The US State Department commented to Al-Hurra on the signs of the Turkish-Syrian rapprochement

The US State Department confirmed, on Tuesday, that Washington does not support the “rehabilitation of the brutal dictator, Bashar Al-Assad,” in response to a question by Al-Hurra correspondent about the Turkish rapprochement with the Syrian regime.

US State Department spokesman Ned Price said that Washington “made it clear to all its allies and partners that now is not the time to normalize or improve relations with the Syrian regime.”

In his answer to Al-Hurra’s question, Price urged countries to look “carefully at the horrific human rights record of the Assad regime over the past 12 years, as it continues to commit atrocities against the Syrian people, and to prevent the arrival of life-saving humanitarian aid, as the Syrian people have been suffering for so long.” Almost 12 years old.

Price reaffirmed Washington’s support for working with allies, partners and the United Nations to ensure a permanent political solution to the Syrian file.

In recent months, several indications have emerged of a rapprochement between Damascus and Ankara, which has been the most prominent supporter of the political and military opposition since the outbreak of the conflict in 2011.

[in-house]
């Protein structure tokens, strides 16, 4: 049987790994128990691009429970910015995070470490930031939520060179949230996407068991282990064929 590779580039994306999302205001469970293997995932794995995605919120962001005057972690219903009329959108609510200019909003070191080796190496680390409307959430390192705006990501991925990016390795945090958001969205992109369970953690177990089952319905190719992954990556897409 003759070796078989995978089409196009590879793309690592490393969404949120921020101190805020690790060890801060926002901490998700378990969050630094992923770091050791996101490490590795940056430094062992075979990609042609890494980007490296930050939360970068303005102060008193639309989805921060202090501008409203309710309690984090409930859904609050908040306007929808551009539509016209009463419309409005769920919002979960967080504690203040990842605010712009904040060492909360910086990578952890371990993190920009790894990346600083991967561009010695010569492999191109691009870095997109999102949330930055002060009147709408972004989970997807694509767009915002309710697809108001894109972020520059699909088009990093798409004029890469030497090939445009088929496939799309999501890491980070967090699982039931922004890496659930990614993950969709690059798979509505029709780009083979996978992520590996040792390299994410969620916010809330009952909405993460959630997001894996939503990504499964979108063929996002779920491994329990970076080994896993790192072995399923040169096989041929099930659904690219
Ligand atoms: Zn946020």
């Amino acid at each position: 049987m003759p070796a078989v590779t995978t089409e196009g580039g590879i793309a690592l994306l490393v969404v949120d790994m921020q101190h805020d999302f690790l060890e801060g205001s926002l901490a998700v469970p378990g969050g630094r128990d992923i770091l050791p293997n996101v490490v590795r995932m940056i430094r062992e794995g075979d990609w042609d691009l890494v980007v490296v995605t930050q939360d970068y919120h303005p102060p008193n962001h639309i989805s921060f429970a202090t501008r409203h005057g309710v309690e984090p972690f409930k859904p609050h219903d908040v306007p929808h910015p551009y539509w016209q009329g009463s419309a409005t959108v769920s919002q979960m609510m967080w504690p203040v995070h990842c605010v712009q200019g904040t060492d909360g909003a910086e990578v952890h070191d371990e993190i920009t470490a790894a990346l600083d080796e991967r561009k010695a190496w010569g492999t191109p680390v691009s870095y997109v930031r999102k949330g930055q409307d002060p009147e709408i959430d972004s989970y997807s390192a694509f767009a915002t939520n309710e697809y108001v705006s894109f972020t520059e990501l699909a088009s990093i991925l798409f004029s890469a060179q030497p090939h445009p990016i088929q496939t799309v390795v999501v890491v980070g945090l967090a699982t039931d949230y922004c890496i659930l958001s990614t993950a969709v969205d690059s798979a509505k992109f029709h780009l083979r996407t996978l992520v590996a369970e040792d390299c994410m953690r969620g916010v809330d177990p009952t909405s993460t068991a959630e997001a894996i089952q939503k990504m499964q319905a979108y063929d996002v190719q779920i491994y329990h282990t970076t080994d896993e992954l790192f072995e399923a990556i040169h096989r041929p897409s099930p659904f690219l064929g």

Turkish President Recep Tayyip Erdogan, who had repeatedly called on his Syrian counterpart, Bashar al-Assad, to step down at the outbreak of the conflict, describing him as a “killer”, did not rule out the possibility of a meeting with him.

He suggested that the talks between the defense ministers of the two countries be followed by a meeting of the foreign ministers, which could lay the foundations for a possible presidential summit.

Turkish Foreign Minister Mevlut Cavusoglu stated that he intends to meet his Syrian counterpart, Faisal al-Miqdad, in Moscow in the second half of this month.

However, it does not seem that Damascus shares the desire for rapprochement with Moscow. Analysts believe that Assad will not agree to meet Erdogan before Turkey holds general elections scheduled for June at the latest.

The possibility of a reconciliation between the two countries worried the leaders of the Syrian opposition as well as Washington, while Moscow supports the most prominent ally of Damascus, the matter.

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